What next for Usain Bolt?

What next for Usain Bolt?
© PA Photos
Sports Mole examines what direction Jamaican sprinter Usain Bolt's career could head in following the conclusion of the Olympic Games in London.

Among all of the dancing, taking photos and that pose, Usain Bolt knelt down following his success in the men's 200m final and planted a kiss on the London Olympic Stadium track.

Was he is kissing goodbye to the Olympic Games altogether?

Some will find it hard to comprehend the biggest sporting event on earth without Bolt's presence. After all, he will only be 29 when the Games arrive in Rio de Janeiro come the summer of 2016 - still a prime age for a sprinter - a fact proved by the likes of Carl Lewis and Linford Christie in Olympics gone by.

But surely you have to question the hunger of man who has won everything on offer to him (more than once in most cases) and someone as laid back as Bolt.

Nobody had ever defended the men's 200m at an Olympics. Bolt did that in style, as well as retaining his 100m crown. He even ran the anchor leg as the Jamaican quartet of sprinters broke the world record on their way to winning gold in the 4x100m relay.

How could it get any better? Become the first man to win gold in those three events in three successive Games? Not likely. Even Bolt himself seemed reluctant to commit to such a challenge. For a start, could his body take such a demand? Secondly, will he commit to training day in and day out to make that possible? Doubtful. He's recently gone on record to admit that he isn't the easiest athlete to coach.

Bolt is also not a man to settle for mediocrity or second best. Despite still expressing his confident nature, it hurt him to trail compatriot Yohan Blake during the Jamaican trials earlier this year.

Come Rio, Boxing Day-born Blake will be 26 and will have four years' worth of work under his belt. The Beast's current best times stand at 9.75 seconds (100m) and 19.26 seconds (200m). With the much publicised dedication that he has to training, it seems almost certain that he will post quicker times.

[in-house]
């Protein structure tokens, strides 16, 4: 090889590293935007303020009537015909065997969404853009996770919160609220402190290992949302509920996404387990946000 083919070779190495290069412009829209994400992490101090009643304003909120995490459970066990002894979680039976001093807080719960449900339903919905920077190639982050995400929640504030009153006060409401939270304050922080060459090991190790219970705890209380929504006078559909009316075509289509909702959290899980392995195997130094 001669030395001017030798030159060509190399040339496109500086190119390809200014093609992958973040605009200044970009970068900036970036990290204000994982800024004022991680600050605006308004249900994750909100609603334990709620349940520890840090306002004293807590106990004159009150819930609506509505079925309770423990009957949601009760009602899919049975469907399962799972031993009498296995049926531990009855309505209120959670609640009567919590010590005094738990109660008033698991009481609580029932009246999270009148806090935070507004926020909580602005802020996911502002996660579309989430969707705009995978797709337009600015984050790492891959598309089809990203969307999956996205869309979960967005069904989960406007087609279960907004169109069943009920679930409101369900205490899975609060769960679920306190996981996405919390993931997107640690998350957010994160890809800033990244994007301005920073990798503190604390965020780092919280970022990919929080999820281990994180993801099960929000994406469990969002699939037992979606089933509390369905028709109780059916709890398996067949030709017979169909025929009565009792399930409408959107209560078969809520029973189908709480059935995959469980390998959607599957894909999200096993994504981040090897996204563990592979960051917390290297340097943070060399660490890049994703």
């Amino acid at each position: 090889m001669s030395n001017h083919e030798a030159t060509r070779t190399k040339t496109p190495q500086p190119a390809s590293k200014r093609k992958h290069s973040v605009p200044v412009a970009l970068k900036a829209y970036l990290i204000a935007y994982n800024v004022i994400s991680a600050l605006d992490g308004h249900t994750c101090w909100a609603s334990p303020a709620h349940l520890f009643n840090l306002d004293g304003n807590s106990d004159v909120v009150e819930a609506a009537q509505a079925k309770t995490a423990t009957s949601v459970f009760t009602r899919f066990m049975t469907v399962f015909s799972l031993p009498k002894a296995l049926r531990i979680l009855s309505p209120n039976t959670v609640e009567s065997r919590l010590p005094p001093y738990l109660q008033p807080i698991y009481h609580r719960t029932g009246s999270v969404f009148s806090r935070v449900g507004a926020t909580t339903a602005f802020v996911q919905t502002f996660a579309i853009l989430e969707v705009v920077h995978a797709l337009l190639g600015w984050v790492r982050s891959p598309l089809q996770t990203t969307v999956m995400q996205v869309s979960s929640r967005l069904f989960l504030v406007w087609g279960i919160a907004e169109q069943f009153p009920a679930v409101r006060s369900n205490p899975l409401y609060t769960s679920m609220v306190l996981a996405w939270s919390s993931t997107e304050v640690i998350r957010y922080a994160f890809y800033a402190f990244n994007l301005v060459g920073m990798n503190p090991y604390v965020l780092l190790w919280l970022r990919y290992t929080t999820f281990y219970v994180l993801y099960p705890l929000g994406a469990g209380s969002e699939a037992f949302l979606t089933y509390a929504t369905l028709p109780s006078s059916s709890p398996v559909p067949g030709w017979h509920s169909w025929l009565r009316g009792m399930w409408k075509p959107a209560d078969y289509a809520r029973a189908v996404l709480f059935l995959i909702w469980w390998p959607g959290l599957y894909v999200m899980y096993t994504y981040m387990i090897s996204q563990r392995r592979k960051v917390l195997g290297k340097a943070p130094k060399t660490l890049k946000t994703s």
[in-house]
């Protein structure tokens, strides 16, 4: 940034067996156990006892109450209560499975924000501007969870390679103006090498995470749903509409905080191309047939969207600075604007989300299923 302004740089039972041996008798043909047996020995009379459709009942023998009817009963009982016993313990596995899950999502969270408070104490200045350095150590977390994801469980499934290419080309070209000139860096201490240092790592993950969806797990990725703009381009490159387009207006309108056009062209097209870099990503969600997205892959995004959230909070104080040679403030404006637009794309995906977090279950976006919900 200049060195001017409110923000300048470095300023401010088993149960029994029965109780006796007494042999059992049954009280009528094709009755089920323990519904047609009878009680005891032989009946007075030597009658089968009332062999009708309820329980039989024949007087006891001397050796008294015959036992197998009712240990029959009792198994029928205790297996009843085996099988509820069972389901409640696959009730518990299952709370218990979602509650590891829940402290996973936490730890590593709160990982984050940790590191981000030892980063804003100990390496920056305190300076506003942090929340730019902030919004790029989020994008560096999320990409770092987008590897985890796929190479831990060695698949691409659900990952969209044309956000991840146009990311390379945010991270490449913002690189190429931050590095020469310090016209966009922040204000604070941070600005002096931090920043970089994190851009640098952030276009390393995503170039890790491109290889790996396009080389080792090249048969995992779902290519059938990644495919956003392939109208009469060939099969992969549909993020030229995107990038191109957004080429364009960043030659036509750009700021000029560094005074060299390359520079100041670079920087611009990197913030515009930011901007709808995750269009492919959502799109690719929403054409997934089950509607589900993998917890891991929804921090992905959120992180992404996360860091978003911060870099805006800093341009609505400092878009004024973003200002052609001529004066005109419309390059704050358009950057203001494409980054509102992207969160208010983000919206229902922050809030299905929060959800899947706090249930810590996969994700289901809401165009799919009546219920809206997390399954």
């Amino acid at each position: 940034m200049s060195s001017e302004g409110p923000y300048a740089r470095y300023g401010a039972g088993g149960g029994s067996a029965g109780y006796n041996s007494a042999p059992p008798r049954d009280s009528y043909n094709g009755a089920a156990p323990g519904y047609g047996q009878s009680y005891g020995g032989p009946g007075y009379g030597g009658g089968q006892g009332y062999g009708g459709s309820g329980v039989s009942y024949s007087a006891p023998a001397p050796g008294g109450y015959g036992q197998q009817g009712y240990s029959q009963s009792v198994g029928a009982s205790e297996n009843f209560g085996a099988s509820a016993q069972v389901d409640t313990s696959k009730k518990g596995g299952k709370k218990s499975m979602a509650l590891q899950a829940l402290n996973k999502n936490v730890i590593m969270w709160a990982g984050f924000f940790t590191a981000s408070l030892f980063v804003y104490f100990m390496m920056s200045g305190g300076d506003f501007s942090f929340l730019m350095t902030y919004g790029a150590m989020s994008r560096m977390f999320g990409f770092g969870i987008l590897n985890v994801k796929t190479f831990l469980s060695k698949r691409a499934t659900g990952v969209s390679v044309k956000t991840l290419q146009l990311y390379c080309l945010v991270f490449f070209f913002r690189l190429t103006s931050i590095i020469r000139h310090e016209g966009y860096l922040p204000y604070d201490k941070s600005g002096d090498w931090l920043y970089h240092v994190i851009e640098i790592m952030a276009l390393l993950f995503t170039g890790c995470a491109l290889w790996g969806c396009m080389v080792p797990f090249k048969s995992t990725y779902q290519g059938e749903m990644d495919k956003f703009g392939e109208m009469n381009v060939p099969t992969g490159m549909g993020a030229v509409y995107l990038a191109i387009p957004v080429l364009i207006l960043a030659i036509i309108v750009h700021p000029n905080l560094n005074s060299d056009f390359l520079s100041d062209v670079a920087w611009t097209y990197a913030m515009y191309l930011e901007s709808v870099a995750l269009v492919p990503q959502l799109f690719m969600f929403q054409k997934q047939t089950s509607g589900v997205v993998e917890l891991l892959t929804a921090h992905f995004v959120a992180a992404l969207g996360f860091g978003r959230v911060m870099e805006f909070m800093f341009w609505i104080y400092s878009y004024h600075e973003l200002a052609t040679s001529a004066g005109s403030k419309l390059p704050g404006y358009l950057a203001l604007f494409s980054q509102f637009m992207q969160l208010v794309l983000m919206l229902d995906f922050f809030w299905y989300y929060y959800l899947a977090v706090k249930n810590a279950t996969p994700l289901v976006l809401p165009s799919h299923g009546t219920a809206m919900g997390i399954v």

And as Bolt confesses, it is not just Blake that he will have to contend with.

"I have thought about Rio, but it will be hard because Yohan has just come into the game," he told BBC Sport. "He is running pretty well and I am sure there are going to be a lot more young cats coming up to run.

"This is just wonderful, I am so happy. I will take it a step at a time and see what happens in four years."

There is no way that Bolt will accept becoming just another sprinter. Someone that loses as many races as ends up winning. His personality and ego simply would not allow it.

So, before that comes to fruition - and it will eventually - there is every chance Bolt will call time on his Olympic career to restrict any chance of his legendary status being tainted.

That's not to say he will announce his retirement tomorrow or the day after. It would be a surprise not to see him competing at the World Championships in Moscow next year in a bid to right the wrongs of Daegu 2011. His great friend and training partner Blake is the current world champion. Perhaps the best way for him to go would be having successfully wrestled the crown away from the young pretender - the man who is expected to fill is big running shoes.

Whether he goes on to play football for Manchester United, cricket in the IPL or continues partying with the Swedish women's handball team to 4am every morning (or all three), it's a fairly safe bet that he'll be good at it!

One thing is for sure, Bolt will want to go out on a jaw-dropping, self-absorbing high. He deserves to as well. Athletics and the Olympics will be a poorer place without him.

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